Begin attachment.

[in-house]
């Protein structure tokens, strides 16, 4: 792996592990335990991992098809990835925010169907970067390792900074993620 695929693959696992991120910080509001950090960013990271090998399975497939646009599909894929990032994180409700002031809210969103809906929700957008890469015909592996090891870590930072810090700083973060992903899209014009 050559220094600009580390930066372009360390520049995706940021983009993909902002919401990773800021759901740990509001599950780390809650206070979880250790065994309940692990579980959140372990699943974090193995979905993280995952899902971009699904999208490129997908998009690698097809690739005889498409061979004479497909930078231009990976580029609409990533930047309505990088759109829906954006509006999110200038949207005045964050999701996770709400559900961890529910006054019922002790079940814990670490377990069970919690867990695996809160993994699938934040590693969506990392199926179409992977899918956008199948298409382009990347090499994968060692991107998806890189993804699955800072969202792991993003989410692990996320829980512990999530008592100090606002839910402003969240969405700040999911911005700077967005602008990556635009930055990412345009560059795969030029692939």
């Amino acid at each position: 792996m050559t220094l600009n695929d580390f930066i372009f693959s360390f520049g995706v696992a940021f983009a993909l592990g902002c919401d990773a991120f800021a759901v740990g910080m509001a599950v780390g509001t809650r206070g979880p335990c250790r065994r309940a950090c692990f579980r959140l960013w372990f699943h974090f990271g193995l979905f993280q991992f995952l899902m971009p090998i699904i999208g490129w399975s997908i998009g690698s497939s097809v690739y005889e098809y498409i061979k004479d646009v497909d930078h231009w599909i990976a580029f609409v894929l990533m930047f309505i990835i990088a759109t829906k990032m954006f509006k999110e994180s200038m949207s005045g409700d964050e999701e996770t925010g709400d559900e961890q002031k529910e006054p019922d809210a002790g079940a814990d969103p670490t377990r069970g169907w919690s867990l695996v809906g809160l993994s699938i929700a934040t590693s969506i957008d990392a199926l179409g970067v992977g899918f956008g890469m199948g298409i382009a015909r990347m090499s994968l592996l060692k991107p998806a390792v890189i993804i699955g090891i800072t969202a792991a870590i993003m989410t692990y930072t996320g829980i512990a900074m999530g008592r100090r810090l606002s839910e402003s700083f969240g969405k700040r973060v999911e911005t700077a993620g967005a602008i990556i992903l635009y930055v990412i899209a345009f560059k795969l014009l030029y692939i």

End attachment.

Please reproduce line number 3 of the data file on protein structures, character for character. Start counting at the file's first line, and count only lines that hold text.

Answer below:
């Amino acid at each position: 792996m050559t220094l600009n695929d580390f930066i372009f693959s360390f520049g995706v696992a940021f983009a993909l592990g902002c919401d990773a991120f800021a759901v740990g910080m509001a599950v780390g509001t809650r206070g979880p335990c250790r065994r309940a950090c692990f579980r959140l960013w372990f699943h974090f990271g193995l979905f993280q991992f995952l899902m971009p090998i699904i999208g490129w399975s997908i998009g690698s497939s097809v690739y005889e098809y498409i061979k004479d646009v497909d930078h231009w599909i990976a580029f609409v894929l990533m930047f309505i990835i990088a759109t829906k990032m954006f509006k999110e994180s200038m949207s005045g409700d964050e999701e996770t925010g709400d559900e961890q002031k529910e006054p019922d809210a002790g079940a814990d969103p670490t377990r069970g169907w919690s867990l695996v809906g809160l993994s699938i929700a934040t590693s969506i957008d990392a199926l179409g970067v992977g899918f956008g890469m199948g298409i382009a015909r990347m090499s994968l592996l060692k991107p998806a390792v890189i993804i699955g090891i800072t969202a792991a870590i993003m989410t692990y930072t996320g829980i512990a900074m999530g008592r100090r810090l606002s839910e402003s700083f969240g969405k700040r973060v999911e911005t700077a993620g967005a602008i990556i992903l635009y930055v990412i899209a345009f560059k795969l014009l030029y692939i």